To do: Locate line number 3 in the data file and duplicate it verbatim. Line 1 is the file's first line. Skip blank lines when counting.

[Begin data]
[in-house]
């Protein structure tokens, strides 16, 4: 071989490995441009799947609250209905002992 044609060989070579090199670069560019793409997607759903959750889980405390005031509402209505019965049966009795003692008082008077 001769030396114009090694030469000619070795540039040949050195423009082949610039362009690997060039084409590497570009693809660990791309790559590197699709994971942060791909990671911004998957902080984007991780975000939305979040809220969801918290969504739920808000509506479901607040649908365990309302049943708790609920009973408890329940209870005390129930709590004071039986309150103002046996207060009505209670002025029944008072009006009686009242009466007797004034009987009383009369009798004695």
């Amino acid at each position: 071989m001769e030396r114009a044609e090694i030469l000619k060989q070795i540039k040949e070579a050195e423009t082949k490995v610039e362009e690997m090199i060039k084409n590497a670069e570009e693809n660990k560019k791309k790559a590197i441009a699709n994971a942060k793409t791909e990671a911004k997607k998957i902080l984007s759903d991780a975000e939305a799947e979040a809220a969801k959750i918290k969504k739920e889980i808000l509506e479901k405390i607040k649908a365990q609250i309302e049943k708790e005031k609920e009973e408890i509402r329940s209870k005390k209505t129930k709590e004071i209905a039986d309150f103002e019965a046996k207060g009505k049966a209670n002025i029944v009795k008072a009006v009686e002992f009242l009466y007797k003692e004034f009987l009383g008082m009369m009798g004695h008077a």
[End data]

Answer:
């Amino acid at each position: 071989m001769e030396r114009a044609e090694i030469l000619k060989q070795i540039k040949e070579a050195e423009t082949k490995v610039e362009e690997m090199i060039k084409n590497a670069e570009e693809n660990k560019k791309k790559a590197i441009a699709n994971a942060k793409t791909e990671a911004k997607k998957i902080l984007s759903d991780a975000e939305a799947e979040a809220a969801k959750i918290k969504k739920e889980i808000l509506e479901k405390i607040k649908a365990q609250i309302e049943k708790e005031k609920e009973e408890i509402r329940s209870k005390k209505t129930k709590e004071i209905a039986d309150f103002e019965a046996k207060g009505k049966a209670n002025i029944v009795k008072a009006v009686e002992f009242l009466y007797k003692e004034f009987l009383g008082m009369m009798g004695h008077a």